Staying on top of current events has never been easy.
And the internet has, if not exacerbated this difficulty, certainly made the task more overwhelming. This extends beyond fake news. Plenty has been said, truthfully and falsely, about the fake news epidemic. Even if you were to use a reliable news source, something like The New York Times, there are not enough hours in anyone’s day to stay informed about everything going on in the world. Here’s my remedy: National Public Radio.
I’m fully aware of the connotations that being an NPR listener carries: white, middle class, pseudo-intellectual, all-around nerd who thinks that facts about ducks are good conversation starters. This connotation doesn’t really bother me, because in my case, it rings pretty much completely true.
But even if you don’t fit all or any of these traits, I still encourage you to give NPR a try. I have nothing against NPR’s music programs, but I can more personally attest to the benefits of NPR’s news and talk radio programs. I realize this doesn’t sound all that interesting, but it’s a lot easier than it sounds.
Since the beginning of the year, I have used AM 1370, Rochester’s NPR news and talk station, as my alarm clock in the morning. Some mornings I only get 30 seconds of news before I get up and turn it off. Other mornings I get a good five minutes of the world’s events. On some unfortunate mornings, I get a full hour. (To my neighbors, I sincerely apologize.)
With the exception of the times when I only get to hear the intro music before I got up, I almost always feel more informed.
Here’s a kind of embarrassing example. Rep. Louise Slaughter, whose district was based in Rochester, recently died. I’m sorry to say that I did not know who she was until she died. Heartfelt statements of condolence and personal stories were circulating online and in the Campus Times. I was completely out of the loop — I just didn’t have the context. Unlike most instances of unfortunate ignorance on my part, which are usually somewhat explicable due to the geographic location of said events and lack of coverage in the mainstream news media, this literally hit close to home, and yet I knew nothing. Five minutes of NPR from 7:00 to 7:05 a.m. helped me realize just what was so significant about Slaughter’s death and, more importantly, her life.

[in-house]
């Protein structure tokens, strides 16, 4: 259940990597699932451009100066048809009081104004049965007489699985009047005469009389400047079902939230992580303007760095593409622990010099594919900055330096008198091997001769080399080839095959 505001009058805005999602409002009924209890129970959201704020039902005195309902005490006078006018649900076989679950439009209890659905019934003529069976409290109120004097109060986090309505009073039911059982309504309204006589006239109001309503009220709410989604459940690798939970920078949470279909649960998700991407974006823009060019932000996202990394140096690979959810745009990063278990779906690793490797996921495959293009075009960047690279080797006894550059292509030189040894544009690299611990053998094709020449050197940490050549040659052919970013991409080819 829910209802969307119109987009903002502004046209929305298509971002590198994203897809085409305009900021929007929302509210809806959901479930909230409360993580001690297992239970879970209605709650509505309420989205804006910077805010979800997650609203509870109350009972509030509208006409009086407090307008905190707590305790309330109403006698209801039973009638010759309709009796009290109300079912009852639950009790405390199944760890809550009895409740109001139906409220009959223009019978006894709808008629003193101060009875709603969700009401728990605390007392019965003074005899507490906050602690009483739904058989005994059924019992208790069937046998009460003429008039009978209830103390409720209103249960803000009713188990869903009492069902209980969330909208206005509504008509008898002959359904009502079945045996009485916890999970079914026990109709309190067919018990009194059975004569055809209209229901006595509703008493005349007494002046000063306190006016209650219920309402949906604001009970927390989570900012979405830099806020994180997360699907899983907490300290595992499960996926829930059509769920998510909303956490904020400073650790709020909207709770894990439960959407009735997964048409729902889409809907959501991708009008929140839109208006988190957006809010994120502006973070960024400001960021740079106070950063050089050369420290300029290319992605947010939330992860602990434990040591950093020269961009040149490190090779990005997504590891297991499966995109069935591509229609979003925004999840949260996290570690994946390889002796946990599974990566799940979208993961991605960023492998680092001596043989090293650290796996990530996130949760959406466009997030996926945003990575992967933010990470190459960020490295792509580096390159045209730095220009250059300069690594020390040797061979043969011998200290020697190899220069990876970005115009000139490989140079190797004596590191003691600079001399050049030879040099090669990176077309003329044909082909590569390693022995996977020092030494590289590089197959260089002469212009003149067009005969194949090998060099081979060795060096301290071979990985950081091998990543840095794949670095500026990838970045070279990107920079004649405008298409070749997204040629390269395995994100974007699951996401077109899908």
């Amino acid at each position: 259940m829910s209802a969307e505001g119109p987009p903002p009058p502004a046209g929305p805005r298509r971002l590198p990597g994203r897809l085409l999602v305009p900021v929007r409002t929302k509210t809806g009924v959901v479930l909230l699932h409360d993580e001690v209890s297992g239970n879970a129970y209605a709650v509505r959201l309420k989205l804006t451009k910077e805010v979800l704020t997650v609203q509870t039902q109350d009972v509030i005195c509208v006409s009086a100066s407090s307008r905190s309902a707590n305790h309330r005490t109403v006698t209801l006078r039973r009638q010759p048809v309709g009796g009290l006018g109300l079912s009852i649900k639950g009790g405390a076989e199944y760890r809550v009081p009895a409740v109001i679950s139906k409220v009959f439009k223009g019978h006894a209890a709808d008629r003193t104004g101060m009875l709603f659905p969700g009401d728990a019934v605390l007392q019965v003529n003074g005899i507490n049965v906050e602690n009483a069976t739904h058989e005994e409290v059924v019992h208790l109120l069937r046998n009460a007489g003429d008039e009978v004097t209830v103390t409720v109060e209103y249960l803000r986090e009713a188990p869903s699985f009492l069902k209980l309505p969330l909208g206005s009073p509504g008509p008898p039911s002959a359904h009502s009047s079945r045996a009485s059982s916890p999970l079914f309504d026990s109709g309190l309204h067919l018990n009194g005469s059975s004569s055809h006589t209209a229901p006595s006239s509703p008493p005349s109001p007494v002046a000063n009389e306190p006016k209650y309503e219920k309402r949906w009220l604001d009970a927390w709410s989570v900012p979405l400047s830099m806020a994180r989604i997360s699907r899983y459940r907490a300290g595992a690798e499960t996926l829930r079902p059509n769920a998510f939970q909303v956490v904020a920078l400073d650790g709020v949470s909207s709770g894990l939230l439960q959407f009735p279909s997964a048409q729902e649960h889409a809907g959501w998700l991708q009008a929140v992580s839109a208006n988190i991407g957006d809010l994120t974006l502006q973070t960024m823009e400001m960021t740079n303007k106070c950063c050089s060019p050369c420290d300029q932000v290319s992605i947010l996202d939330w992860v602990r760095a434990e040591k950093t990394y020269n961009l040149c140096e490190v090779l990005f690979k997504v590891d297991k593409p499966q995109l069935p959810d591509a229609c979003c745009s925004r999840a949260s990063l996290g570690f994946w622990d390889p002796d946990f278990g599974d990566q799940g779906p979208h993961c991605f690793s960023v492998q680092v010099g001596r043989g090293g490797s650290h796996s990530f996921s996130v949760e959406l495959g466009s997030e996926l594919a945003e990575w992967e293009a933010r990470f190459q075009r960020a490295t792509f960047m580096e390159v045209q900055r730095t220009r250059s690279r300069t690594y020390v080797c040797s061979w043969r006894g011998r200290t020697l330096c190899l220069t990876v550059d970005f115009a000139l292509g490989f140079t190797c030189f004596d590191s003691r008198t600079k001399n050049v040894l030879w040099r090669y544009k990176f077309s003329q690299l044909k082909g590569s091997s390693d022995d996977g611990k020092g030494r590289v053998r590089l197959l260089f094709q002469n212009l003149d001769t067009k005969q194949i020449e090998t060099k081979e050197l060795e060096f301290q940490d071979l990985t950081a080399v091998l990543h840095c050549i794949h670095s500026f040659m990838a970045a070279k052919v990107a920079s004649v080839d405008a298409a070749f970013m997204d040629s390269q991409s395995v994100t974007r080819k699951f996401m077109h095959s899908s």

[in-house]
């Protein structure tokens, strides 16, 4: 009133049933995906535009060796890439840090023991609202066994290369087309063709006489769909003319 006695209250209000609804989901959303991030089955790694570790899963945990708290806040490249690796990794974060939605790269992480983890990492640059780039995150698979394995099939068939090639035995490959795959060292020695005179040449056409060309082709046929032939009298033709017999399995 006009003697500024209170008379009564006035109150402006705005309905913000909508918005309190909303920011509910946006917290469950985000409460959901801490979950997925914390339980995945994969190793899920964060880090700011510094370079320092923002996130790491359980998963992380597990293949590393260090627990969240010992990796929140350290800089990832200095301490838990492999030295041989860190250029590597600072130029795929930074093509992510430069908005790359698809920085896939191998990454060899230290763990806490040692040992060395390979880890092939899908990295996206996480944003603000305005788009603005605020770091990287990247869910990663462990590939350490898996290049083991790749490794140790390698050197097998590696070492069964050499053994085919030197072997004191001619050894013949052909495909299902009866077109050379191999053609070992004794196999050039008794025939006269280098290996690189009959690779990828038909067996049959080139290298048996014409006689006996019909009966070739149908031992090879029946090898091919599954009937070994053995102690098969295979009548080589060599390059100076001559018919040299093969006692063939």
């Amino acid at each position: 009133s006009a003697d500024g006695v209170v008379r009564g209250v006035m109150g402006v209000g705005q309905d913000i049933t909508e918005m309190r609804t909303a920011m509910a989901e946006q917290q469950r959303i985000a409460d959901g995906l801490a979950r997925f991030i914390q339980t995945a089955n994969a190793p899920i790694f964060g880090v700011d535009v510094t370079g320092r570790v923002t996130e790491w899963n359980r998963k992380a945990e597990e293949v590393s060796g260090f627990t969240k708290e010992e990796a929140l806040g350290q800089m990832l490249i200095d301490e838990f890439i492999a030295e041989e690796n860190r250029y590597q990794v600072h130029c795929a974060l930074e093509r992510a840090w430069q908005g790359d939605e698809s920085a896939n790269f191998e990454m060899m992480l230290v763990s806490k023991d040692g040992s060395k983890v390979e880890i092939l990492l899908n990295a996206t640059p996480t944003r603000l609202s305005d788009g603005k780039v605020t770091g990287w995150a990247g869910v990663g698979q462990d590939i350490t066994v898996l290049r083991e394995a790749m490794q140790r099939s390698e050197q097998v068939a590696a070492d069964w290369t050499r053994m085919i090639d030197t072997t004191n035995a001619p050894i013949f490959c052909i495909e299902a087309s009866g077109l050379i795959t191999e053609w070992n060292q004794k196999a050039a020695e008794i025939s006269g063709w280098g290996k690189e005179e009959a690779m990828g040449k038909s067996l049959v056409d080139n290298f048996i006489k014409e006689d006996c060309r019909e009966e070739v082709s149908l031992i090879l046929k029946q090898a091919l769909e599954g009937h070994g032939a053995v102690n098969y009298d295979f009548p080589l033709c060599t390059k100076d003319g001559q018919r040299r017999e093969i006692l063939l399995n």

NPR’s talk programs are also often available in podcast form, and I highly recommend many of them. Terry Gross’ terrific interview show, “Fresh Air,” has been on air from WHYY-FM (Philadelphia’s NPR station) for over 30 years, during which Gross has ably seen her way through interviews with politicians like Hillary Clinton, actors like Bill Hader, musicians like Sharon Jones (in a splendid interview that introduced me to her work about three months before her death), film directors like the notoriously reticent Coen brothers, and has had Bill O’Reilly get angry at a question and walk out in the middle of an interview.
A show that, for a long time, kept me more informed about art was Kurt Anderson’s program, “Studio 360.” An episode that tells the story of “Buffalo” Bill Cody and his influence on entertainment and the American perception of the West changed the way I thought about popular storytelling, and introduced me to a figure that has fascinated me ever since — Sitting Bull.
These are just two of many, many shows that I believe deserve a wider, younger audience. To be fair, “Fresh Air” in particular has a huge following, and “Studio 360” has a prominent spot on New York City’s NPR station. But I have one final piece of advice — don’t be too selective in your listening. If you really want to absorb, I would recommend turning on a station’s stream and just seeing what comes up. You’ll find yourself getting interested in things you never thought you would.